I met a car guy recently who really needed a cuff in the head-he was the worst version of an old car hoarder.


‘The kind of car hoarder who would rather see his cars rust into a pile of red dust before he’d sell them.’


Car guys are…by nature, latent car hoarders.


We’d own a thousand car projects if we weren’t limited by lack of space, finances and realistic wives. But that doesn’t stop us from dreaming about acres full of projects like 32 Fords, 55 Chevys, Hemi Super Birds and 66 Mustang fastbacks. In that fantasy world we are also given eternal life-to finish each and every project.


This guy was actually sitting on some really interesting cars-things like 1970 383 Challengers, boatloads of early 50s Fords (mostly 2 doors and convertibles) Roadrunners, Barracudas and several 57 Caddy Biarritz convertibles. He didn’t actually list everything he owned but he admitted that he owned at least 50 cars and most were convertibles or muscle cars from the 50s and 60s.



He took great pleasure in telling me that his game plan for the cars was simple-do nothing.





In fact he was so committed to this philosophy of inaction that he’d stopped working on a really nice 70 Roadrunner in mid-project. All it needed was reassembly-it was even painted. And he is a journeyman body man…



It wasn’t so much that he committed these crimes against old cars. It was the sheer pride that he took in telling the story of these atrocities-gory details like the vintage Cadillacs stored in crumbling, leaky sheds so long that they almost came out in 2 or 3 pieces.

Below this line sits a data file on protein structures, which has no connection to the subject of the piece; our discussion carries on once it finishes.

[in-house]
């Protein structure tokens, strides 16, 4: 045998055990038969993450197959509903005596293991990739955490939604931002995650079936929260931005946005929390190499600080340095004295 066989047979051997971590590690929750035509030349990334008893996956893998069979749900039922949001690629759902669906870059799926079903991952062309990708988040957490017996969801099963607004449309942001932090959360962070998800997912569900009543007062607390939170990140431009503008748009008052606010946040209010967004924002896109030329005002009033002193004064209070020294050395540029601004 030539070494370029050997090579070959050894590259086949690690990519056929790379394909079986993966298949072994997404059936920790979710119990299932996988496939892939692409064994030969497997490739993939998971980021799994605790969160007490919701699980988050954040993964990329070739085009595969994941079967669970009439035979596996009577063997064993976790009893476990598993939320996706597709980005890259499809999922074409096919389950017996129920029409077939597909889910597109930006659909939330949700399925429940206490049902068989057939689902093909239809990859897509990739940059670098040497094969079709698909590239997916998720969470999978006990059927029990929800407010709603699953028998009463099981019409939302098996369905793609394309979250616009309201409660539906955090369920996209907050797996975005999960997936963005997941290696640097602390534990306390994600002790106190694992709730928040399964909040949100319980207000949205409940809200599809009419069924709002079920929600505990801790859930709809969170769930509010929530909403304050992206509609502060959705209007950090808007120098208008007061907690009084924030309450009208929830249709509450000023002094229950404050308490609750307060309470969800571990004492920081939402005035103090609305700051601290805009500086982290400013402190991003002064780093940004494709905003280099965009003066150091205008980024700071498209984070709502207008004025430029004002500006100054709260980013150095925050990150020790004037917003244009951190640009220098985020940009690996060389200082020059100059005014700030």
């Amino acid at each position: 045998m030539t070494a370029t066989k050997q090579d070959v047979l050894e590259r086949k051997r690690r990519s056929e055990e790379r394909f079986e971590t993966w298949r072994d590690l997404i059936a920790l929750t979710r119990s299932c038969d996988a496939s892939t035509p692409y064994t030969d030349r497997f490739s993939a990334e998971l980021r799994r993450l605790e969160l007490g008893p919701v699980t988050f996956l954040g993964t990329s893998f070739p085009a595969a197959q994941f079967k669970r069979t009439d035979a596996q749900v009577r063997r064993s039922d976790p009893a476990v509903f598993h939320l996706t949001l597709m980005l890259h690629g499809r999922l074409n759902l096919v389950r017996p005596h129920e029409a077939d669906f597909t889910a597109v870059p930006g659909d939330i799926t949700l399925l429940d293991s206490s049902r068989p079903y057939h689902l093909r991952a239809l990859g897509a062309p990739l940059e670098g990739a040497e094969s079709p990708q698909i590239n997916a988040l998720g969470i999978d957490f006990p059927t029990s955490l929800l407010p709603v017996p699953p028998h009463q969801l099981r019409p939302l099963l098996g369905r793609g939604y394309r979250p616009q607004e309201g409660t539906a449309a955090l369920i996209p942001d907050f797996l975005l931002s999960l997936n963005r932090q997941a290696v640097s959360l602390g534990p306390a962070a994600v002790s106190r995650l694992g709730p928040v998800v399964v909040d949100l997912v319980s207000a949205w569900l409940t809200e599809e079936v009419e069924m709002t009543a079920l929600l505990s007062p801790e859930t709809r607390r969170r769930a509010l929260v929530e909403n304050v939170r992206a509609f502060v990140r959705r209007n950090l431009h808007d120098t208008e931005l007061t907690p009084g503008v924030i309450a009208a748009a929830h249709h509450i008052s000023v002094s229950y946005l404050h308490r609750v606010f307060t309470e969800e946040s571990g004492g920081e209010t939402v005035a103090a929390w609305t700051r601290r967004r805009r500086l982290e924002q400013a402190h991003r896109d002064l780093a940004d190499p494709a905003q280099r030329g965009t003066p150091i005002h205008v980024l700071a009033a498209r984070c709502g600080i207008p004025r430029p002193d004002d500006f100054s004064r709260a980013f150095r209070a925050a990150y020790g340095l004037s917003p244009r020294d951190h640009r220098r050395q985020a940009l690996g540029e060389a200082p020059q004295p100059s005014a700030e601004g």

It was like hearing a mass murderer like Ted Bundy revel in the glory behind brutally killing innocent women during his rampage.


I had to break off the conversation with this guy-I was too close to putting a serious choke hold on him and letting the estate sort out this mess. But I did leave with a newfound respect for the 3 or 4 projects that I’ve accumulated over the years and rule # 1 is this-“I will not accumulate another project until at least one of the cars in the “healing line” is done.



But I will push people towards buying projects just to save the poor cars from the clutches of maniacs like the guy I met.





DENNIS:”The bulk of these guy have no more regard for an old car than they have for a stock or a bond. They are nothing but investments. You see the same guys buying cars at the Barrett-Jackson Auctions again and again. They’ll never even sit in most of these cars, they have “assistants” that take these cars to garages where they will sit until it’s profitable to sell them again.

I was recently approached by a guy that runs a local “car museum”. He asked me if I’d like to put my car on display there. I was surprised that somebody would want to put my old beat-up Ford in a museum but I declined the offer. I drive my car. He said that I could come by and take my car out for a ride once in a while.
I asked hm if I could bring all my tools there and work on it every day? He mentioned that there are restrictions on having a car engine running inside a building.
I told him “There’s your answer”.